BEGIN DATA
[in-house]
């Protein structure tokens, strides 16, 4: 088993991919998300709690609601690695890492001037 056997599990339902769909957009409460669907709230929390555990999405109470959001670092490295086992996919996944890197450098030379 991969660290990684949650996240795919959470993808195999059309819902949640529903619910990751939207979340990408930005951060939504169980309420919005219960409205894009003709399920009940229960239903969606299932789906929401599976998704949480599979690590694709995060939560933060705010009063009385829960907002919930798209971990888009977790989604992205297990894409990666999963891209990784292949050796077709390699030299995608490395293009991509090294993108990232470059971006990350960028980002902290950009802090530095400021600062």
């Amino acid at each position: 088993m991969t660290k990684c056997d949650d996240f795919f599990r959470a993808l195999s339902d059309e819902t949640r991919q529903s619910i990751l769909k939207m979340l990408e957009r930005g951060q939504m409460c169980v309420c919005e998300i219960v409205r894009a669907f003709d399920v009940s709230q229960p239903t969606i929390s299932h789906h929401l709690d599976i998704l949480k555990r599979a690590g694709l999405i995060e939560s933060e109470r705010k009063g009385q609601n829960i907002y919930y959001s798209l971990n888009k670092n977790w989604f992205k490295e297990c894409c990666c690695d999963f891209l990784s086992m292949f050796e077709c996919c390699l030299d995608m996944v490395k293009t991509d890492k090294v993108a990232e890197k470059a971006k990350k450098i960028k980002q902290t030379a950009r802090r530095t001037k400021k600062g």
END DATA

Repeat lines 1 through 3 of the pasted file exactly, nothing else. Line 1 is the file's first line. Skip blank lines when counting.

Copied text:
[in-house]
């Protein structure tokens, strides 16, 4: 088993991919998300709690609601690695890492001037 056997599990339902769909957009409460669907709230929390555990999405109470959001670092490295086992996919996944890197450098030379 991969660290990684949650996240795919959470993808195999059309819902949640529903619910990751939207979340990408930005951060939504169980309420919005219960409205894009003709399920009940229960239903969606299932789906929401599976998704949480599979690590694709995060939560933060705010009063009385829960907002919930798209971990888009977790989604992205297990894409990666999963891209990784292949050796077709390699030299995608490395293009991509090294993108990232470059971006990350960028980002902290950009802090530095400021600062």
């Amino acid at each position: 088993m991969t660290k990684c056997d949650d996240f795919f599990r959470a993808l195999s339902d059309e819902t949640r991919q529903s619910i990751l769909k939207m979340l990408e957009r930005g951060q939504m409460c169980v309420c919005e998300i219960v409205r894009a669907f003709d399920v009940s709230q229960p239903t969606i929390s299932h789906h929401l709690d599976i998704l949480k555990r599979a690590g694709l999405i995060e939560s933060e109470r705010k009063g009385q609601n829960i907002y919930y959001s798209l971990n888009k670092n977790w989604f992205k490295e297990c894409c990666c690695d999963f891209l990784s086992m292949f050796e077709c996919c390699l030299d995608m996944v490395k293009t991509d890492k090294v993108a990232e890197k470059a971006k990350k450098i960028k980002q902290t030379a950009r802090r530095t001037k400021k600062g």